“When that happens, it’s natural that you would start to seek some relief from the frustration. You might start looking for ways around some of the restrictions, just so you can get some sense of normality and control. RESIST that temptation, even if the decision today hasn’t gone the way you’d like.

“Here’s what you can do to help yourself and others through the next few days:

“1. Keep track of your wins. When a difficult situation is dragging on, it’s easy to lose track of what is going well. Keep a win log, update it daily and be sure to review it every couple of days.

“2. Remind yourself that this will pass. Frustration shouldn’t be an ongoing experience. Like the weather, it’s bound to change. By recognising that emotions are generally fleeting, you rob them of their power and hold on you.

“3. Take some deep breaths. It’s likely that the frustration you’re feeling has caused you to hold your breath or breathe shallowly. This means your body is oxygen-depleted and it’s hard to think clearly. When you take a few deep breaths, your pent-up emotions will start to ease and you can restore a sense of calm. Deep breathing can also help slow your heartbeat and lower your blood pressure, reducing the negative effects of frustration and irritation.”

No conflict of interest declared.

 

Lesley Gray, Senior Lecturer, Department of Primary Health Care & General Practice, University of Otago, comments:

“We know that there have been transmission of Delta variant to at least three essential workers and of course this also means those essential workers and their families are potentially exposed. Essential workers put a lot on the line to continue doing their jobs, so even have to keep themselves separate from their own families for periods of time.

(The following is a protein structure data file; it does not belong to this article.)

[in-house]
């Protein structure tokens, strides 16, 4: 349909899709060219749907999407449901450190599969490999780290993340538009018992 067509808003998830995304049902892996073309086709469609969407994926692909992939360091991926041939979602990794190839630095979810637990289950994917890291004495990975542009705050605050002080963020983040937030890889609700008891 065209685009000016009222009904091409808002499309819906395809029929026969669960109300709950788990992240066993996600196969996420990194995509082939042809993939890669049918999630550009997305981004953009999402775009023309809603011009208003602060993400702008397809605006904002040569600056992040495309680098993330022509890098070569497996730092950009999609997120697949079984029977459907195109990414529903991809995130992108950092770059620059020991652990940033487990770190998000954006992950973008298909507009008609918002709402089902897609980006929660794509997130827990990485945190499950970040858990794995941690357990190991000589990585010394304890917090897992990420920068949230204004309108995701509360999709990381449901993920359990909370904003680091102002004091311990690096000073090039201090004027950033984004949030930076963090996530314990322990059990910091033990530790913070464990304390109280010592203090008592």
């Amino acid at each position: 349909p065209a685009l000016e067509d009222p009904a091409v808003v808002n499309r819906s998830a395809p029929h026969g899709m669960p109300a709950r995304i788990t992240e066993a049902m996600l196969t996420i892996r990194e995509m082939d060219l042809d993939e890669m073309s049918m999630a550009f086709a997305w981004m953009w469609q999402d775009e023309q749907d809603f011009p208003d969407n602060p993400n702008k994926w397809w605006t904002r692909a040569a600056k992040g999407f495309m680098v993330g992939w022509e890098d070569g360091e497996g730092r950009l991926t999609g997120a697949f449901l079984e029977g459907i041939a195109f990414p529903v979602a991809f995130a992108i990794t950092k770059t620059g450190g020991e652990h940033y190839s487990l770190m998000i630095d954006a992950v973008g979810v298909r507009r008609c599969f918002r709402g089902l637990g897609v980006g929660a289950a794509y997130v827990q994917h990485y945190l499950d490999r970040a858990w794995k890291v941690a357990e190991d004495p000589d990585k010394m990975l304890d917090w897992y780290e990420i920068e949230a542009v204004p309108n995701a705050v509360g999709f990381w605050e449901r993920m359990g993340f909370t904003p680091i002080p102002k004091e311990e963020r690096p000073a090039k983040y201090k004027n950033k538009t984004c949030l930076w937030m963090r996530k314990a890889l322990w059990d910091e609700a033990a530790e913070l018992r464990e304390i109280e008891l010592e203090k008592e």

“We know that some cases of Delta have presented around day 12, even after previous negative testing, so it is possible for new cases to continue to be picked up and so the Alert Level 4 ensures minimal spread of any new community cases.

“As we have seen in other countries, our older people in aged care facilities often rely on carers for personal cares and for essential shopping delivery etc. We know that many facilities are taking all possible precautions to minimise risk of transmission into these facilities. We know from other countries the devastation that can occur if one person unwittingly brings covid-19 into a facility. Vaccinated residents are less likely to acquire the virus and if they do, more likely to avoid a severe illness, however any virus infection for an older person can be critical especially for frail older people.

“While we believe the positive wastewater tests in Christchurch are likely associated with positive cases in MIQ the additional time to Tuesday of next week gives us additional time to be sure this is not a case in the community (as with the Warkworth case).

“I mentioned to one of the Stuff reporters the other day that when outdoors, while transmission risk is lower than indoor spaces we know this virus is airborne and may exist in aerosol. When walking, jogging or running, avoid being in the ‘slipstream’ of a walker, jogger or runner who is not part of your family bubble.”

Conflict of interest statement: Note: Lesley has received a Health Research Council grant for this research: “Improving effectiveness and equity in the operation of COVID-19 ‘self-isolation’”